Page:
Over and over again Jesus repeats the admonition to persevere to the end—to that moment when He calls and at which time we will see the fruit we have borne. "You and I," Paul told the Hebrews, "are not the sort of people who draw back and are lost, we are the sort who keep faithful until our souls are saved." (Heb. 10:39)

St. John told his followers one day, "our love is not to be just words or mere talk, but something real and active; only by this can we be certain that we are children of truth because we keep His commandments and live the kind of life that He wants." (1 Jn. 3:18, 22)

Those who have accepted the salvation Jesus merited for them should possess freedom, not from temptation, but from the tyranny of the world, the flesh and the devil. It is grace that gives us the courage and strength to consistently fight against these three enemies of the soul. As we grow in this freedom we take on more and more of Jesus. We are light in the darkness for others to see by—we are cities on top of the mountain, beckoning the people of God to rise to greater heights.

Faith enables us to see God in everything and everyone. Hope enables us to see God bringing good out of everything and Love enables us to respond to the virtue of the Moment with joy. This is salvation at work—working and growing until it enjoys the perfect freedom of the sons of God in His Kingdom. It is ever active, and seeking ways of becoming stronger for salvation is a way of life.

Salvation brings the soul a deep awareness of God's love. Life takes on more meaning for it now has a purpose. Trials and crosses are no longer mysteries but caresses from the Crucified Lord. Worldly ambition is changed to a thirst and hunger for holiness. Riches are neither desired nor abhorred for neither poverty embitters, nor riches distract the soul from its only love.

Like Paul, the soul is always aware that it is merely "an earthenware jar" but the Blood of Jesus has given it a "power that comes from God alone." (2 Cor. 3:7-11) When a man of the world looks at those who have experienced the freedom of salvation, he sees Christians who often have "difficulties on every side but are never cornered; they see no answer to their problems but never despair; they are persecuted but never deserted; knocked down but never killed." Yes they "carry in their body the death of Jesus so the life of Jesus may be seen in their body."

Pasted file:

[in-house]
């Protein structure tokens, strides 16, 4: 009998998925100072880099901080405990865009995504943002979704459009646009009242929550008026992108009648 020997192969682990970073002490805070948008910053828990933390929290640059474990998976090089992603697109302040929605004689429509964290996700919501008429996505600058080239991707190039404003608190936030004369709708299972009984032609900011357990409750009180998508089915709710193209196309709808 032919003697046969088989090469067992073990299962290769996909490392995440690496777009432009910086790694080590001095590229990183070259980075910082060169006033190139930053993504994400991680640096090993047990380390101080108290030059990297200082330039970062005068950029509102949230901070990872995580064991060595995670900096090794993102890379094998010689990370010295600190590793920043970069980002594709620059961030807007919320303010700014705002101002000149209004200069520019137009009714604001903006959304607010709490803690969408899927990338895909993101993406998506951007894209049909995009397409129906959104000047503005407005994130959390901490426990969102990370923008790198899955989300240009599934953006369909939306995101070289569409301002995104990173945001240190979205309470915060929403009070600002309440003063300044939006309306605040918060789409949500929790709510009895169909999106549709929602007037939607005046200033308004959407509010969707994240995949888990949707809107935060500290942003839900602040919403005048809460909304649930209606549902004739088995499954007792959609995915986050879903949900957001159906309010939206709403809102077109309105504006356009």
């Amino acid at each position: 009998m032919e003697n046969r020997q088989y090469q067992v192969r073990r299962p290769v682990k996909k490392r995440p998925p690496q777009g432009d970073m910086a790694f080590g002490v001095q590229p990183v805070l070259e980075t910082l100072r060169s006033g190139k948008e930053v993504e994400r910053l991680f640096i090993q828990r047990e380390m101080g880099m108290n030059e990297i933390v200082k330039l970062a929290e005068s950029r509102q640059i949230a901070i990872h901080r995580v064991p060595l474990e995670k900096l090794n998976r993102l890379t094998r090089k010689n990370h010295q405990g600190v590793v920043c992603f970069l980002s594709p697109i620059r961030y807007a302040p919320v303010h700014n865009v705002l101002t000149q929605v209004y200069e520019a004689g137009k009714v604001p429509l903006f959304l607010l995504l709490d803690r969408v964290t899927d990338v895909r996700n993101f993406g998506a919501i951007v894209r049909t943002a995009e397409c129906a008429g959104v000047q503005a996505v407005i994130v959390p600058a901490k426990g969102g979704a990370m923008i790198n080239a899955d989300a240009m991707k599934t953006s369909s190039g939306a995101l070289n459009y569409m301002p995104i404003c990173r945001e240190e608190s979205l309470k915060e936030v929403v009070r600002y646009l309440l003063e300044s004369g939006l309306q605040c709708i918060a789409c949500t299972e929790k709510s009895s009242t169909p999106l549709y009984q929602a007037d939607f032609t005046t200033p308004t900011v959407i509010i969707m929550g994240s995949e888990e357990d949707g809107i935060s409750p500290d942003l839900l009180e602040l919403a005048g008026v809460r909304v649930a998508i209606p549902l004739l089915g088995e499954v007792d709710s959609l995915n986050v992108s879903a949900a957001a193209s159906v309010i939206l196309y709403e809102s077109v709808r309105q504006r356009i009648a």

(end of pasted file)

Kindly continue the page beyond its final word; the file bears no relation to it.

There was no doubt that Paul took salvation seriously and as an everyday encounter. "Indeed, while we are still alive, we are consigned to our death every day, for the sake of Jesus, so that in our mortal flesh the life of Jesus may be openly shown."

The Christians of our time are to prove to the world that they belong to God—God is their Father. They prove this by "fortitude in times of suffering, in times of hardship and distress; by purity, knowledge, patience, kindness and a spirit of holiness." They are truly free for they are ready "for honour or disgrace, blame or praise," success or failure, riches or poverty, health or sickness.

St. Peter tells us that our hope in His promises are sure and we should not be surprised if our faith is tested as in a fire. (1 Peter 1:3-9) "You are sure," he says, "of the end to which your faith looks forward, that is, the salvation of your souls." And yet, in Peter as in Paul we find a holy caution. "If anyone, he says, "who has escaped the pollution of the world once by coming to know Our Lord and Savior Jesus Christ, and who then allows himself to be entangled by it a second time and mastered, will end up in a worse state then he began in." (2 Peter 2:20-22) We realize that Salvation, which is an active participation in the grace of the Spirit in our daily lives, is a gift from God. He gives us a share in His Divine Nature as a free gift and yet, He expects us to use another gift—free will—and deliberately choose to follow Him, love Him and prefer Him to ourselves. He desires to forgive us but He must hear our repentance and see our efforts to change.